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-	Sargeant v Sargeant
  • Published:
    10 January
  • Area of Law:
    Agricultural & Landed Estates, Firm news

Claim on multi-million pound estate quashed in landmark High Court ruling

In a landmark ruling by the High Court earlier today, a widow’s request for further provision from her late husband’s estate has been rejected.

Joe Sargeant, who died in 2005, left all of his £3.2 million estate, including a large farm near Northampton, in a discretionary trust to his widow Mary, daughter Jane and her three children. In 2016 Mary issued a claim against the estate, complaining that the will made by her late husband hadn’t made adequate financial provisions for her and that she was now experiencing financial hardship.

In a discretionary trust, the beneficiaries have no fixed entitlement to the contents of the trust and it is left up to the three trustees, in this case Mrs Sargeant herself, Mr and Mrs Sargeant’s daughter, Jane, and the family solicitor, to decide who receives which assets and capital. These types of arrangements are often used to avoid splitting up complicated assets after death and to provide for the beneficiaries fairly. Mr Sargeant had hoped that using this method would provide flexibility for the family and allow the continued operation of the farm.

Since his death in 2005, outline planning permission has been granted over part of the land in Mr Sargeant’s estate.

Under normal circumstances, claims for financial provision have to be brought forward within six months of the grant of probate. In highly unusual circumstances, Mrs Sargeant made her claim a full 10 years after her husband’s passing, prompting the court to question why she hadn’t acted sooner.

The court rejected Mrs Sargeant’s claim, saying that the evidence indicated that she had fully understood the will and had until now gone along with what had been agreed between the family and her co-trustees.

Andrew Wilkinson, partner and will disputes specialist at law firm, Shakespeare Martineau, who acted for Jane, said: “It’s not often we see claims on such sizeable estates being made so long after death and the Court’s decision today shows that delving deep into the past for personal gain is simply not an option.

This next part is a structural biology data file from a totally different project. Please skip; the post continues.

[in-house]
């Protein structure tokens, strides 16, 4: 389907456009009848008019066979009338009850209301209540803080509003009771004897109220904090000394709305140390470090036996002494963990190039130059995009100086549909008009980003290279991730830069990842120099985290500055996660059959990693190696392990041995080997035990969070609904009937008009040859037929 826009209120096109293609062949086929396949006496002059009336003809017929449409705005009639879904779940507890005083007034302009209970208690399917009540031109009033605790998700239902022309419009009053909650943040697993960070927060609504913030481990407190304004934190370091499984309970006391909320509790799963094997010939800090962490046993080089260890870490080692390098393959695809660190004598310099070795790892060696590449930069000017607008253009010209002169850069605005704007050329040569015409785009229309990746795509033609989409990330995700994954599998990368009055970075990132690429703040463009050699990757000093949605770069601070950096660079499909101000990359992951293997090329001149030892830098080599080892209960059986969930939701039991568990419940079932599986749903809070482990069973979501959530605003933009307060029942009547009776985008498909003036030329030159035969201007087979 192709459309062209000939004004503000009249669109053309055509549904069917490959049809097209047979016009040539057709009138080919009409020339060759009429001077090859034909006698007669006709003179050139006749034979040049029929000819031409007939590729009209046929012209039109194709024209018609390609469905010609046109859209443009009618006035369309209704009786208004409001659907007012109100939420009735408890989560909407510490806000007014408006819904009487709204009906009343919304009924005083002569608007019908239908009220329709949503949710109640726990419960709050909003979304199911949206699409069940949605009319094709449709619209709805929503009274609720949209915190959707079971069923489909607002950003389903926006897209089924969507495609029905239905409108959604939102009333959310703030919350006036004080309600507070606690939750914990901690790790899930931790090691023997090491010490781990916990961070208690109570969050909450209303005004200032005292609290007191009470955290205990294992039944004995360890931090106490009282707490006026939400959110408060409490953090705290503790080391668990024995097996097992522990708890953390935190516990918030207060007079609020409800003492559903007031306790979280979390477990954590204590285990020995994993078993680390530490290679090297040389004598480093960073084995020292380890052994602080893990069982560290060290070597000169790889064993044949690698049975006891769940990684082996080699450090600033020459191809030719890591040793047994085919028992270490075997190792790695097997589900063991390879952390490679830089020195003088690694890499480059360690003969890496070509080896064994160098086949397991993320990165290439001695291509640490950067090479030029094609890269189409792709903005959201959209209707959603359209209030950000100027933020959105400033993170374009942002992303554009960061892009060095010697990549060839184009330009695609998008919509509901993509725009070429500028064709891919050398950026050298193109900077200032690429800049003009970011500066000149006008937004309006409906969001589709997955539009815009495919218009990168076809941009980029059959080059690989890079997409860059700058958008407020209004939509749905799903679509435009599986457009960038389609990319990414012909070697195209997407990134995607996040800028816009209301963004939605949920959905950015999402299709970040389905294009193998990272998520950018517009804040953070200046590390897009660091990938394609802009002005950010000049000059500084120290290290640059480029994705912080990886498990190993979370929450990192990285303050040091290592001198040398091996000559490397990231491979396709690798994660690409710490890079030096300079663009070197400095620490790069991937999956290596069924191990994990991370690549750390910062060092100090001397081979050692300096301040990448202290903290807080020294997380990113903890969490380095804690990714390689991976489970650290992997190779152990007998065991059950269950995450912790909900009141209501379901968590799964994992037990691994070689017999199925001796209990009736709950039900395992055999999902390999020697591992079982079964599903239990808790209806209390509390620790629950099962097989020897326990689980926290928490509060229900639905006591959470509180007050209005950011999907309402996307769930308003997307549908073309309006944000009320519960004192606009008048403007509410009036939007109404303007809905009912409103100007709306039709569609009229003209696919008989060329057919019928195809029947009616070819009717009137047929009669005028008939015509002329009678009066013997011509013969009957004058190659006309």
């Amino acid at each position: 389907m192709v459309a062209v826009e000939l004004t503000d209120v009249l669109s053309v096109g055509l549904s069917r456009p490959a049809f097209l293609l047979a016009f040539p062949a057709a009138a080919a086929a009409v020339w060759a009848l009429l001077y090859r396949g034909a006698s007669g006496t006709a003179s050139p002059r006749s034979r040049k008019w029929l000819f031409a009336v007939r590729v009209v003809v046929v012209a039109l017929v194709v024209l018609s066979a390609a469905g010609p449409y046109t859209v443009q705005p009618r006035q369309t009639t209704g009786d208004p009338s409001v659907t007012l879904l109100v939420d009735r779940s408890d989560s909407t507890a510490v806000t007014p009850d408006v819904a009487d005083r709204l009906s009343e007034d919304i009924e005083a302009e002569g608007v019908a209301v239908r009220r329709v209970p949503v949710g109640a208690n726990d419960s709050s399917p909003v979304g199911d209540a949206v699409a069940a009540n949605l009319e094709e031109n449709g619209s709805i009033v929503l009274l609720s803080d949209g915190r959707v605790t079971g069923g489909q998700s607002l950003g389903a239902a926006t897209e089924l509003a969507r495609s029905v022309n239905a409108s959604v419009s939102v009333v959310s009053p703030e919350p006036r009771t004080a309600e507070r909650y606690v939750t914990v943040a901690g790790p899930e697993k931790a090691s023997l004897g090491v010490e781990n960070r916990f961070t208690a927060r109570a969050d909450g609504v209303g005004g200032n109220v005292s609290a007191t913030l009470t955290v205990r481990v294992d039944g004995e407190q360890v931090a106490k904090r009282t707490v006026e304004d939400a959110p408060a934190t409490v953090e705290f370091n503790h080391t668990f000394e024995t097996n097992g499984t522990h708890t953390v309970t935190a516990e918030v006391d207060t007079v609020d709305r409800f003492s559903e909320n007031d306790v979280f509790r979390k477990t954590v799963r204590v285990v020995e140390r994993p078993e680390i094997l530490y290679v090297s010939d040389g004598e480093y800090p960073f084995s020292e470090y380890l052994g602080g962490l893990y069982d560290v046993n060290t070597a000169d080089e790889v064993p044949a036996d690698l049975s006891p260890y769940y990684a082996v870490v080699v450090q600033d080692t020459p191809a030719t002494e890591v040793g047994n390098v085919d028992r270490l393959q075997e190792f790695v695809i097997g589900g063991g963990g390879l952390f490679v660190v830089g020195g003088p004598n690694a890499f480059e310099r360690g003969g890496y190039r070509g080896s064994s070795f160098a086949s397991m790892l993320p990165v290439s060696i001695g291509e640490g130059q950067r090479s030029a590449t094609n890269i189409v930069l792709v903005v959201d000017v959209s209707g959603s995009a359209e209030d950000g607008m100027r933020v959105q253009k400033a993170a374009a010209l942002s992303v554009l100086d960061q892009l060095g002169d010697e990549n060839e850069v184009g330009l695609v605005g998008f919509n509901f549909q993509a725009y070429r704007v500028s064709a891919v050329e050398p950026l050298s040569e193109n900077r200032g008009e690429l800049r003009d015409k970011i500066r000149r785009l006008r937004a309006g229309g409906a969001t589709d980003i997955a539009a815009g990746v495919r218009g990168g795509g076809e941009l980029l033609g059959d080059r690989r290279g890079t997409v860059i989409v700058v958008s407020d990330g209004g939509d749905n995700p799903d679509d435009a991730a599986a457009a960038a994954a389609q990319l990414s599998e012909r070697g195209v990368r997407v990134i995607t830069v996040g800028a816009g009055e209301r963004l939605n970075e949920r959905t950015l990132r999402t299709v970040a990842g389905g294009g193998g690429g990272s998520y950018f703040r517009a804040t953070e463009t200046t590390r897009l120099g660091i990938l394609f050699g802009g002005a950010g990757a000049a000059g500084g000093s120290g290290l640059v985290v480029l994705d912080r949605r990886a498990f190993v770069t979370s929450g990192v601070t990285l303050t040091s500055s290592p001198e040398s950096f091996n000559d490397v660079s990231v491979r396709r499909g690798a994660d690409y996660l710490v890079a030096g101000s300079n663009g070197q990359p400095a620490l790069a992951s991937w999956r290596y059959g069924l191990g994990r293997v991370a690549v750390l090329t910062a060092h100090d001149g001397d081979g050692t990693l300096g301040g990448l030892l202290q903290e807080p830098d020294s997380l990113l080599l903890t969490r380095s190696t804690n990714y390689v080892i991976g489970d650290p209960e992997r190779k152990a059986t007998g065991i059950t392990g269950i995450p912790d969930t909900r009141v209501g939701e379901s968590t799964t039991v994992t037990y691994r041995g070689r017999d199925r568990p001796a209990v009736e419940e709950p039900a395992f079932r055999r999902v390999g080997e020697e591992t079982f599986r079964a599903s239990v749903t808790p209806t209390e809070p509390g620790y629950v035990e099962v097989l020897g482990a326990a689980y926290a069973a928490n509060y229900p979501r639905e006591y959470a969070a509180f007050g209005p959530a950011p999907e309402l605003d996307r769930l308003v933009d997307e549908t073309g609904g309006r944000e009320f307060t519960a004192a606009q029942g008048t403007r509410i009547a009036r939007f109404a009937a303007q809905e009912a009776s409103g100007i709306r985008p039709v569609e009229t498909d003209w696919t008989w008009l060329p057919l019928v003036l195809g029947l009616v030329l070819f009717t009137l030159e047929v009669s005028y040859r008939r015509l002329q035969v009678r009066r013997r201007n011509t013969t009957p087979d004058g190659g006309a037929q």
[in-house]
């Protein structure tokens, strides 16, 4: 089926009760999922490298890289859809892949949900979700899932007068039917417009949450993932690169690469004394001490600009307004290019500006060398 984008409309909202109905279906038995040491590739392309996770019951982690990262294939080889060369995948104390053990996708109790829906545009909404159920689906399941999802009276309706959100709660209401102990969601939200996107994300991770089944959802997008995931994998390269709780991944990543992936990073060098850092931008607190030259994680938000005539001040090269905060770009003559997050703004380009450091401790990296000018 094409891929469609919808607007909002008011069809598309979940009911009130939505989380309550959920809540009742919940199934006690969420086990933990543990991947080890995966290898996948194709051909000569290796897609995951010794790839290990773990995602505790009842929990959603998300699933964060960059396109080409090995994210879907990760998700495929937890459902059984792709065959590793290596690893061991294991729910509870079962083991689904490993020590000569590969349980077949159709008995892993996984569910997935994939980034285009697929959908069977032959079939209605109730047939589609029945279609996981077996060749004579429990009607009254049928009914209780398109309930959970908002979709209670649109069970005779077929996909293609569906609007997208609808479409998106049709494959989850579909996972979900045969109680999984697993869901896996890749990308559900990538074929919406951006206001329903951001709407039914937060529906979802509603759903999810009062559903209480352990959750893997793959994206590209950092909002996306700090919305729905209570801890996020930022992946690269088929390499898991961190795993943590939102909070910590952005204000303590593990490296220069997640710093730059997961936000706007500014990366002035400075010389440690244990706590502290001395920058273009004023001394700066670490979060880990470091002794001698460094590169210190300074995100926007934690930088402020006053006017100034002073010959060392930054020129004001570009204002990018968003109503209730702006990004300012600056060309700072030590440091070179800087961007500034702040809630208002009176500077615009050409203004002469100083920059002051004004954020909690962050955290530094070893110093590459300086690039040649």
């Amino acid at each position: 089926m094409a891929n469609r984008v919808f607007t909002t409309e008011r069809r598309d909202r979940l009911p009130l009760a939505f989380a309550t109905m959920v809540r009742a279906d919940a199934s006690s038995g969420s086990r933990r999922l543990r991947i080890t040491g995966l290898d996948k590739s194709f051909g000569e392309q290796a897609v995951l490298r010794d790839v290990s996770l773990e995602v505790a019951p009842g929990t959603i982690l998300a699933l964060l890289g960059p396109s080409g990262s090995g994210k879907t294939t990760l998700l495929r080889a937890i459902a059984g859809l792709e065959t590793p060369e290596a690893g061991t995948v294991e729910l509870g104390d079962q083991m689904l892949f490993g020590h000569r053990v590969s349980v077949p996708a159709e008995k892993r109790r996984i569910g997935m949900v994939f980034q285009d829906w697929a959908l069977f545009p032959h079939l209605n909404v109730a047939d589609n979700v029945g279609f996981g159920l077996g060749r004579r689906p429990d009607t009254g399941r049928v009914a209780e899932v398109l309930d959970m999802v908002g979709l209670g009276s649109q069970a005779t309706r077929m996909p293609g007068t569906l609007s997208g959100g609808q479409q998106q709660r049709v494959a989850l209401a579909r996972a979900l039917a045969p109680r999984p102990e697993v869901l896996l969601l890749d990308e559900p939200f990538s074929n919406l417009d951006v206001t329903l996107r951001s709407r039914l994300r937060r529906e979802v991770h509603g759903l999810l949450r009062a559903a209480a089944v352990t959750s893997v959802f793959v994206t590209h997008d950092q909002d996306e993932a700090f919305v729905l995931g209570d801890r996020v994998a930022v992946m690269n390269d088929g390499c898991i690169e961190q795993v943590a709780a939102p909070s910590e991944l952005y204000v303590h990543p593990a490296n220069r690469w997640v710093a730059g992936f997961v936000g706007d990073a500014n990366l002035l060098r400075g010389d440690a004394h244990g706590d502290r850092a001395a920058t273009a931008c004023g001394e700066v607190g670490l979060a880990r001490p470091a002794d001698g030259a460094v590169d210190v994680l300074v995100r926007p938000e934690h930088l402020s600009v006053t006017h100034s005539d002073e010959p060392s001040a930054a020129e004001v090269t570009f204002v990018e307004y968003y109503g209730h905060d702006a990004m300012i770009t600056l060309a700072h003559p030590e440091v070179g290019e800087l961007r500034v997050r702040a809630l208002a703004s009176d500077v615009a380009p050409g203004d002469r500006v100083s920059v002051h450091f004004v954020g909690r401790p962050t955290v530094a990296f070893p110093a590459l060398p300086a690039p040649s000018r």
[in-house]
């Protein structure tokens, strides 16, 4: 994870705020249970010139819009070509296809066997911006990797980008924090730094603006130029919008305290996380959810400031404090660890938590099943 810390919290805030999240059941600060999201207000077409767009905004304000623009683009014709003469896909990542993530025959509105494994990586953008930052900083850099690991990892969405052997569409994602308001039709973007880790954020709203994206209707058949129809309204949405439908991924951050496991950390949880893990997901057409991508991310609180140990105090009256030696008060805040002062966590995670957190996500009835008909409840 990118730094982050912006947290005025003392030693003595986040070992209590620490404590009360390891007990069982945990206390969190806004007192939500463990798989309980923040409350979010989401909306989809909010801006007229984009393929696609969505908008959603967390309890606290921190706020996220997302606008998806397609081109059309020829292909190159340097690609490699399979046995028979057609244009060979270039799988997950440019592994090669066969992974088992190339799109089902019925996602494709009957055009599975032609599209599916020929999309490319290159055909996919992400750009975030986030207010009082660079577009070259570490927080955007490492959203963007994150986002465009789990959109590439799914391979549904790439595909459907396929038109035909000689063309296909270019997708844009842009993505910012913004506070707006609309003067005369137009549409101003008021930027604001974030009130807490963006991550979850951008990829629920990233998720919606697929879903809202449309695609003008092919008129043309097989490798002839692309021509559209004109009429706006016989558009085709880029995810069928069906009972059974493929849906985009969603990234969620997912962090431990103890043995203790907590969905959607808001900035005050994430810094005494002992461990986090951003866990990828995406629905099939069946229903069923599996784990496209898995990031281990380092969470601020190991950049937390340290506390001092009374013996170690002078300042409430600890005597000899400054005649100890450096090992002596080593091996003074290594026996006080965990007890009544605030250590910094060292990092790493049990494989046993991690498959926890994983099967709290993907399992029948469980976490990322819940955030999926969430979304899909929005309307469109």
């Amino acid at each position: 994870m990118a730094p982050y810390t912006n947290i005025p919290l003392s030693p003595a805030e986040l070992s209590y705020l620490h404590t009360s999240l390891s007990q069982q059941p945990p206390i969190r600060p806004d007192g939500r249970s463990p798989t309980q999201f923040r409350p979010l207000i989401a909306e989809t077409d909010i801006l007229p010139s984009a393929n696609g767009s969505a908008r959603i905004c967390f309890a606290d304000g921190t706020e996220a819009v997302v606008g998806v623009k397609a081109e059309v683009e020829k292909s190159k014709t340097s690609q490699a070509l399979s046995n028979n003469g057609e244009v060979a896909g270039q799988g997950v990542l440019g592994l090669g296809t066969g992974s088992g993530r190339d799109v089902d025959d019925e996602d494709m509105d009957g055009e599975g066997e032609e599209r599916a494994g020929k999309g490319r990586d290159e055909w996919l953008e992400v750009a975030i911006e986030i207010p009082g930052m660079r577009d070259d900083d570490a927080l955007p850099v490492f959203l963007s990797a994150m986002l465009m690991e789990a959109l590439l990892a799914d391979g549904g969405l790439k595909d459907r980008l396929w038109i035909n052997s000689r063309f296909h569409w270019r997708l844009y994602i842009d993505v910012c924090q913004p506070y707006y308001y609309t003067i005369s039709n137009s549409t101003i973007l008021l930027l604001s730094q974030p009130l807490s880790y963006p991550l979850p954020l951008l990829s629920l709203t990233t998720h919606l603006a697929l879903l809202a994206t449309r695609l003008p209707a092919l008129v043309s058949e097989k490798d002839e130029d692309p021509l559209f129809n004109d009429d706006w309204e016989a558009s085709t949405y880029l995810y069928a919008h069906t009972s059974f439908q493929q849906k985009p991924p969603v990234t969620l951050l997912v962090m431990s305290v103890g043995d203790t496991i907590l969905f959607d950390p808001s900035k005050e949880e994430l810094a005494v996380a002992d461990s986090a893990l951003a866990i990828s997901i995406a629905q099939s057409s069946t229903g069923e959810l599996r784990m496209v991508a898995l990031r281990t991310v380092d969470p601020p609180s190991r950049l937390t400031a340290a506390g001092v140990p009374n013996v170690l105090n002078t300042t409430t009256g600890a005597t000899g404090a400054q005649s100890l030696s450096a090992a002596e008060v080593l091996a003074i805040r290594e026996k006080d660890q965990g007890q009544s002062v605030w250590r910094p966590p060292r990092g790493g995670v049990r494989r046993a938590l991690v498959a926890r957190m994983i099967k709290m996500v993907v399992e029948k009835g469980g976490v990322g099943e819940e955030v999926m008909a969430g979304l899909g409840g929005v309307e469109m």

“Whilst it’s unfortunate that Mr Sargeant’s estate has caused family relationships to break down, this case should act as a warning for anyone considering using a discretionary trust. Whilst Mr Sargeant intended to ensure long-term provision for family members by keeping the estate in one piece, there was no way of knowing a family fall out was on the horizon, leading to further claims on his estate.

“If anyone is unhappy with the provisions made for them in a will, acting sooner rather than later is essential. Bringing the issue to light at an early stage, and not waiting a number of years, can vastly improve the changes of a claim being accepted.”

Jane Sargeant, one of the trustees of her father’s estate, said: “After a couple of years of arguments, I’m relieved to see my father’s estate preserved in its entirety for my children, two out of three of which have attended agricultural college. It’s never a nice thing for families to fall out but in our case, following through on the intentions set out in his will took number one priority.

“Keeping our farm within the Sargeant family and fully operational was something my father wanted very much and today’s decision is exactly what we were hoping for.”

The decision was handed down by the High Court this morning.

"This is exactly why we like to work with people who understand the industry and can identify potential issues and create solutions."

Jon Saltinstall, Senior HealthCare Banking Consultant, Lloyds Bank